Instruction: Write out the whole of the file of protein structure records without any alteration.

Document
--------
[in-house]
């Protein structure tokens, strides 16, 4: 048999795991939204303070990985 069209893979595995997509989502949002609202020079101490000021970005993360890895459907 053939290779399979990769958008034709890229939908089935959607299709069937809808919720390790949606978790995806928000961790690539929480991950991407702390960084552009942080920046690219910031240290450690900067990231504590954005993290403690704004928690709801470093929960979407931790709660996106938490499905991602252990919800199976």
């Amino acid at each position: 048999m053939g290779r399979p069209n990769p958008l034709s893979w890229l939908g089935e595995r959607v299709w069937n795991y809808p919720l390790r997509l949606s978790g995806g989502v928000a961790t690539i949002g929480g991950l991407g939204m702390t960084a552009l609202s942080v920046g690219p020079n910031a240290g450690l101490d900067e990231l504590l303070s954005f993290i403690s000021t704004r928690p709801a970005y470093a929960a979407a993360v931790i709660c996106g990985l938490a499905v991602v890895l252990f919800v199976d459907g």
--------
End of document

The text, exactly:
[in-house]
């Protein structure tokens, strides 16, 4: 048999795991939204303070990985 069209893979595995997509989502949002609202020079101490000021970005993360890895459907 053939290779399979990769958008034709890229939908089935959607299709069937809808919720390790949606978790995806928000961790690539929480991950991407702390960084552009942080920046690219910031240290450690900067990231504590954005993290403690704004928690709801470093929960979407931790709660996106938490499905991602252990919800199976």
């Amino acid at each position: 048999m053939g290779r399979p069209n990769p958008l034709s893979w890229l939908g089935e595995r959607v299709w069937n795991y809808p919720l390790r997509l949606s978790g995806g989502v928000a961790t690539i949002g929480g991950l991407g939204m702390t960084a552009l609202s942080v920046g690219p020079n910031a240290g450690l101490d900067e990231l504590l303070s954005f993290i403690s000021t704004r928690p709801a970005y470093a929960a979407a993360v931790i709660c996106g990985l938490a499905v991602v890895l252990f919800v199976d459907g």